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I thought I'd kick the new year off with another movie marathon. I thought it was time to check out a few old school mystery flicks. Som...

Wednesday, August 23, 2023

Murder by Phone (1982)

The movie opens in a subway where after helping a man to his feet a young woman answers a payphone. You know kids before we had cell phones there were public phones hanging on the walls that you would put change in to make calls. When she picks it up there is a weird sound and her eyes bleed until it explodes, and she dies. That is a way to start a movie. 

We are introduced to a professor named Bridger next. He is headed off to a big conference but before he goes a friend asks him to check with the police into his daughter’s death. Sure enough it is the girl from earlier so Bridger tells him he will and does so when he gets to town. The police aren’t very helpful at first telling him that it was a heart attack. But he doesn’t buy that since she was a healthy nineteen year old girl. This gets him to start digging and soon finds out that the phone company is covering something up. 

I suppose I should also explain that before getting broken up in the eighties the phone company was a huge monolithic monopoly that used to operate at their own pace and the customer be damned. Hell, you didn’t even own your phone as it was just a rental that you paid for each month. Don’t like it… then live without a phone. Making them the villain of this story made sense and it was believable that they would just ignore the police. You all are getting a history lesson today. 

More bodies pile up making the police, specifically detective Meara, pay attention. There is also a lady scientist from the phone company, Ridley, who acts as a source of information as well as the love interest of Bridger. Soon the three of them are chasing after the homicidal maniac that is calling folks up just to explode their noggins with his crazy invention that allows him to murder them with their phone! See how they worked the title in?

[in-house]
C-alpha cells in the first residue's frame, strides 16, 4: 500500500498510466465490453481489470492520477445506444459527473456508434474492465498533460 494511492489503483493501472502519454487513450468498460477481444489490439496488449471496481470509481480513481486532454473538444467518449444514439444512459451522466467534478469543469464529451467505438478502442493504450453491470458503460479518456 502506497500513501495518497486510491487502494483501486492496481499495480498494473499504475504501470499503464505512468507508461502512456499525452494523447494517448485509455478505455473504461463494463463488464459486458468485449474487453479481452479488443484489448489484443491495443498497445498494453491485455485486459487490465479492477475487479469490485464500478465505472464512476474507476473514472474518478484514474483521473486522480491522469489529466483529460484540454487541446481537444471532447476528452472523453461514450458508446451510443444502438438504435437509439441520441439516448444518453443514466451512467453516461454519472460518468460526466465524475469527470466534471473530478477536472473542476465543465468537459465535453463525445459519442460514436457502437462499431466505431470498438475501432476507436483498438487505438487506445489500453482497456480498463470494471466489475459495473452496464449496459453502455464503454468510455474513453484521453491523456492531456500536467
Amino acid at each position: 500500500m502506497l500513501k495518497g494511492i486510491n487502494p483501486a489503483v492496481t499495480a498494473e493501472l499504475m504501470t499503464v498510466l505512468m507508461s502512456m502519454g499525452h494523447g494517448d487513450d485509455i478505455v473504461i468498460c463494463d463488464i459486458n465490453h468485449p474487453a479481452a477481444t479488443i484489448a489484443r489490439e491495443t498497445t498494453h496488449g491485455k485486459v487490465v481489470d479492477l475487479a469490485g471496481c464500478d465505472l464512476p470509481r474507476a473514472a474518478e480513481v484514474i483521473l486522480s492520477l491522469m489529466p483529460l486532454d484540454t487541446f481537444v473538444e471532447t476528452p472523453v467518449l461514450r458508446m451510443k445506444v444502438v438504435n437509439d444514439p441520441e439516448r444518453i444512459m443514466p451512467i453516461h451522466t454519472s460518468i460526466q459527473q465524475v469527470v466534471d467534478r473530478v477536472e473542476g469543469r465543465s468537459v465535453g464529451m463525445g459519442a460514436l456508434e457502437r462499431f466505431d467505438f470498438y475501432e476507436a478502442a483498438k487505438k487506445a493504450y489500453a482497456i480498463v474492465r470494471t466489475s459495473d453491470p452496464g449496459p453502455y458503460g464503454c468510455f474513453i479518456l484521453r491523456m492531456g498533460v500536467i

I really wanted to like this one, but it just didn’t work for me. The story starts off fun but then bogs down as we watch our main character dig thru papers, talk to witnesses, dig thru more papers, and sneak around the phone company building. Other than brief instances of folks getting deadly calls which all play out the same way, nothing happens for most of the movie. When the authorities do finally pay attention there isn’t even any attempts to connect the killings together. I mean it does eventually sort of make sense, though some of the killings are random. I mean what did the housewife doing dishes have to do with anything? Spoiler I don’t think she did.  

Axel from MBV shows up!
Of course, the above isn’t helped by the fact that this is not only based in technology that is completely foreign to audiences today with the pay phones and giant switches used to track down where the call is coming from. It reminded me of that killer sequence in Black Christmas where they are running around a huge bank of mechanical switches trying to determine where the obscene phone call is coming from. Like that movie this one is also Canadian. Unlike that movie this one is painfully boring. Also, there is the whole bit with the phone company being so powerful that folks just don’t get anymore as that is no longer the shared experience. 

Richard Chamberlain is our lead actor playing Bridger. He is decent enough in the role. There is also a smaller supporting role from the legendary John Houseman as a colleague who is in bed with the phone company and falls afoul of the killer. Another familiar face in that of Barry Morse also makes an appearance. Finally, since this was a Canadian flick it was cool to see a young Neil Affleck aka. Axel from My Bloody Valentine in a blink and you’ll miss it role as a phone technician. 

I don’t know if Murder by Phone played better when it was released forty plus years ago, but it certainly doesn’t work now. The movie is slow, the killer generic, and the story is filled with plot points that don’t translate well. Its just not very good and I can’t recommend it. 

© Copyright 2023 John Shatzer

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